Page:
Monday 13 September 2021

SILVER AGE / Daniil Trifonov / Review


Daniil Trifonov, Piano

Mariinsky Orchestra

Valery Gergiev

DG 483 5331 (2 CDs)


The “Silver Age” was used by impresario Sergei Diaghilev referring to an epoch of musical activity in Russia that lasted from the death of Tchaikovsky to the rise and entrenchment of Soviet socialist realism. That period of creative efflorescence spanned some thirty years, from the mid-1890s through the fin de siecle and First World War to the late 1920s. Prize-winning Russian pianist Daniil Trifonov, having served Rachmaninov’s music (mostly the piano concertos) well on Deutsche Grammophon, now turns his attention to the piano works of Scriabin, Stravinsky and Prokofiev.   


In the notes, he describes “an increasingly fractured, social, political and intellectual environment – a cocktail of different artistic expressions, in agitated interaction.” This handsome double album has a convenient dichotomy: solo works fill up the first disc while concertos occupy the second. The formula works pretty well for continuous listening except for issues of chronology.

Great Russians:
Scriabin, Stravinsky & Prokofiev


Alexander Scriabin (1872-1915) was a Chopin devotee before turning into a self-styled mystic and messianic spiritualist. Igor Stravinsky (1882-1971) began as the folksy disciple of Rimsky-Korsakov, later espousing primitivism (for The Rite of Spring) and neoclassicism. Sergei Prokofiev (1891-1953) was the enfant terrible of modernism but eventually settled down to an appeasing lyricism during the Stalin years. Trifonov, for reasons best known to him, somehow gets these dates jumbled up.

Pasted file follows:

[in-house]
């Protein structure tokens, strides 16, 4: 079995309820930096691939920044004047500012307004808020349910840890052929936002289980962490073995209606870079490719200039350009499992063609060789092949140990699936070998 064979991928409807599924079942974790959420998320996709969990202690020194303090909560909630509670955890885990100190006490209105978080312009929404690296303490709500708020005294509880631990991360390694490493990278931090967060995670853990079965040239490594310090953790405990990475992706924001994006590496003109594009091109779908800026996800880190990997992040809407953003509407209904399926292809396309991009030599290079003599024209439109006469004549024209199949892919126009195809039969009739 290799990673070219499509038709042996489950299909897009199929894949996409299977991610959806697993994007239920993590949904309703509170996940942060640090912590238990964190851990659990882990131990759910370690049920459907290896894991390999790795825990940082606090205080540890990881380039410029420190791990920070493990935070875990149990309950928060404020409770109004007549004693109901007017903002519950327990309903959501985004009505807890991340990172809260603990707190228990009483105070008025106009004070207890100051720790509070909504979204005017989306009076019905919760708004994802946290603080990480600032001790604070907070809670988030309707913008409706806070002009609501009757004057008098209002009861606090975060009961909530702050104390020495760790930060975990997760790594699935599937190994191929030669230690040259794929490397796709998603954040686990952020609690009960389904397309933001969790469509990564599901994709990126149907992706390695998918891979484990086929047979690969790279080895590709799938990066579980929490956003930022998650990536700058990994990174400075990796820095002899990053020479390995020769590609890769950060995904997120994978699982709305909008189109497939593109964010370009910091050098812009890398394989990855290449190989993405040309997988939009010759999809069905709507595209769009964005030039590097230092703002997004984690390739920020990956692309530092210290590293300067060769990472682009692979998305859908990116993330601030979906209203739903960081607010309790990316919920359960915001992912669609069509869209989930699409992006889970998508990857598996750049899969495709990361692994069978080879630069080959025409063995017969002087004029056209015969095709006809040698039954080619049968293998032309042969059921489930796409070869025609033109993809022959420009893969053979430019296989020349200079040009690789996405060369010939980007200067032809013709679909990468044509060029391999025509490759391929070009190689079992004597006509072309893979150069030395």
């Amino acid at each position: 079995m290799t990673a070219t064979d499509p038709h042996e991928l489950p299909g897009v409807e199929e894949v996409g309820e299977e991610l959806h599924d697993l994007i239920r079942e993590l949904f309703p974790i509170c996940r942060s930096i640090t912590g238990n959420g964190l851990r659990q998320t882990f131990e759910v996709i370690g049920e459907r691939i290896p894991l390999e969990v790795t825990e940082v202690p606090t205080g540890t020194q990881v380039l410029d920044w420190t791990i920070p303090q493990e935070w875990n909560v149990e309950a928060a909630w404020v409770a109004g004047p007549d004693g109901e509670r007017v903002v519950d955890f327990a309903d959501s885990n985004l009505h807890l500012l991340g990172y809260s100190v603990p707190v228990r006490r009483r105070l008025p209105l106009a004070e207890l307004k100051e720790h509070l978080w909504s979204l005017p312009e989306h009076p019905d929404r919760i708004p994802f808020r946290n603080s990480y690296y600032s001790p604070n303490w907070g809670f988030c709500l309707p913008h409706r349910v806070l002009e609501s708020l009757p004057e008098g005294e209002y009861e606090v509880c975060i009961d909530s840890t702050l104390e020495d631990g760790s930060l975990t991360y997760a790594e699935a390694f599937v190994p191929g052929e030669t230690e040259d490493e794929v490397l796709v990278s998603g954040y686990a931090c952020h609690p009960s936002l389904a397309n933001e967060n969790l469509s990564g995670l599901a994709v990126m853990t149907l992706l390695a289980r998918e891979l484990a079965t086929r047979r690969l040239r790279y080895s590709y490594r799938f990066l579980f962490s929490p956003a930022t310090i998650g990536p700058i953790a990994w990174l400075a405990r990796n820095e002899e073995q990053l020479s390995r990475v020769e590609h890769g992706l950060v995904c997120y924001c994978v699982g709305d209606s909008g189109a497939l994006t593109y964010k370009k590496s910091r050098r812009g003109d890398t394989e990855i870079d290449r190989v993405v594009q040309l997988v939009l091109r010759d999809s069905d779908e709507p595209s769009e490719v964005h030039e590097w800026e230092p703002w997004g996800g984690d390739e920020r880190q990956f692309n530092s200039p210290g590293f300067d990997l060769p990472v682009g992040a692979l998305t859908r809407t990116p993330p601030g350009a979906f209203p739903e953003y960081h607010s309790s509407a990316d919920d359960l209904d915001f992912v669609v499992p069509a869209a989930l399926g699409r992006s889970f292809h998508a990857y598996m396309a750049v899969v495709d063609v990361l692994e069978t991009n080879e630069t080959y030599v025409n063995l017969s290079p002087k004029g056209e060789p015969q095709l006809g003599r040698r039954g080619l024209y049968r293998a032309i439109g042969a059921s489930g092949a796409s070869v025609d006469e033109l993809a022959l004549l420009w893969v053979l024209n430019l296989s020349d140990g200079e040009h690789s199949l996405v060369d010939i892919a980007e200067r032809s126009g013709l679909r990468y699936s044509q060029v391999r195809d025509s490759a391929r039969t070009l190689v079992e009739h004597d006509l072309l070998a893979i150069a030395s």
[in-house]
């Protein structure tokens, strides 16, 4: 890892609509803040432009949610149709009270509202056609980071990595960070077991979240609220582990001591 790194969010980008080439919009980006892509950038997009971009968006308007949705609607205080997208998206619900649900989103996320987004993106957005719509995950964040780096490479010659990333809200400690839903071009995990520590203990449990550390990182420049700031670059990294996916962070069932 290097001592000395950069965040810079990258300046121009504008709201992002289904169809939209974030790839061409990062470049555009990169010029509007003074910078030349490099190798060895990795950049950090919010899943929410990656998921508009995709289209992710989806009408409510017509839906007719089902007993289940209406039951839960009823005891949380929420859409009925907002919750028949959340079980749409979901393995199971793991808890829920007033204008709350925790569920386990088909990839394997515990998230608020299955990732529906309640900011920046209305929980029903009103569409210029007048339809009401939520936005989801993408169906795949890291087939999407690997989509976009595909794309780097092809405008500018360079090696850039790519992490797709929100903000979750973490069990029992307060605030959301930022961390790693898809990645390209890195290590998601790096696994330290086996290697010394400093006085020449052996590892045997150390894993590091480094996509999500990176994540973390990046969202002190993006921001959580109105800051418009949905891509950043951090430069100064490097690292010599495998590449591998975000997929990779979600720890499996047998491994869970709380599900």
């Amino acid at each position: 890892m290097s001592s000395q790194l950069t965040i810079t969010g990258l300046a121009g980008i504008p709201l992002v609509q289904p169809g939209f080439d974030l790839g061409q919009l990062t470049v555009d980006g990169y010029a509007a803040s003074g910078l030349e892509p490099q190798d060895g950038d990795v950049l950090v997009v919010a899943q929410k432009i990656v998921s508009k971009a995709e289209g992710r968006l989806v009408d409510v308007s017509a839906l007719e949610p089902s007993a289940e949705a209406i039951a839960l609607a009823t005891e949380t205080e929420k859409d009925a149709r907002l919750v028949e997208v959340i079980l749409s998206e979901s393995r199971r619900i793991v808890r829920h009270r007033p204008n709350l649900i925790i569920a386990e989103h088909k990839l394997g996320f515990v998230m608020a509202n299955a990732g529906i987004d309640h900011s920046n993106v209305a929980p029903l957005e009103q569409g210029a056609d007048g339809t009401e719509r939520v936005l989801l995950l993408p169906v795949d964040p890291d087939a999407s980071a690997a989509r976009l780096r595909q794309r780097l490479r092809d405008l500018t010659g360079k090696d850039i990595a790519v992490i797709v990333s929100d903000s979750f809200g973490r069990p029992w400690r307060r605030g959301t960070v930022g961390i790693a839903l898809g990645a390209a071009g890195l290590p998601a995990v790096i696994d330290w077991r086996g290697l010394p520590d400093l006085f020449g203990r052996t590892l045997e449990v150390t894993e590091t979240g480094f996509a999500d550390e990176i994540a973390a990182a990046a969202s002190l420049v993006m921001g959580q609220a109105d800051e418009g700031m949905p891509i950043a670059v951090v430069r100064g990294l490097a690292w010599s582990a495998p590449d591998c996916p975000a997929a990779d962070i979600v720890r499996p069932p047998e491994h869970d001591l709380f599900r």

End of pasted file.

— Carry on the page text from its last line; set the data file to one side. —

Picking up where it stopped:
The first disc opens and closes with Stravinsky. However one first gets to hear his neoclassical phase with the Serenade in A (1925), a four-movement suite based on antique forms. Its polite sensibilities are however rocked by Prokofiev’s five Sarcasms Op.17 (1912-14), music from his iconoclastic phase, deliberately grotesque and provocative as one can get. Then its a thirty year leap forward to his Sonata No.8 in B flat major (1944), the most lyrical (albeit its fair share of barbed wire and gunfire) of his “War Trilogy” and the dainty Gavotte from the ballet Cinderella (1940-44). Stravinsky’s Firebird Suite (1910) as transcribed by Guido Agosti makes a suitably sonorous end to the recital, but should this have been the Prokofiev sonata instead? Make no mistake, Trifonov performs these varied works, despite stylistic differences and quirks, to the manner born.


In a logical and natural progession of things, Scriabin’s youthful Piano Concerto in F sharp major (1896), with its Chopinist musings, ought to precede Prokofiev’s brooding yet swashbuckling Piano Concerto No.2 (1913, reconstructed 1923) with Stravinsky’s Three Movements from Petrushka (1911) as sandwich filling. From a listener’s stand point, that should have been ideal, but Trifonov however reverses the sequence, opening with Prokofiev before going back in time to Scriabin. In doing so, he seems to be reclaiming the nostalgia of the pre-Bolshevik revolution era, by turning his back on decadance to witness the last hurrah of lush Romanticism.


It is interesting to note that both concertos have not been particularly well-served by DG over the decades. For the Scriabin, there is only the eccentric Antol Ugorski (remember him?) with Pierre Boulez from the late 90s. Trifonov is preferable here. For the Prokofiev, which has enjoyed a renaissance at the turn of the millennium, Trifonov’s rivals are two Chinese pianists: Yundi Li (with Seiji Ozawa) and Yuja Wang (with Gustavo Dudamel). Wang edges this contest simply because her reading generates the greatest excitement.


Make no mistake, Trifonov double-disc album is a worthy addition to any pianophile’s library. He is a commanding artist in his native repertoire, but do have a programming facility ready on your disc player to enjoy the music in a chronological and historically-informed sequence. 

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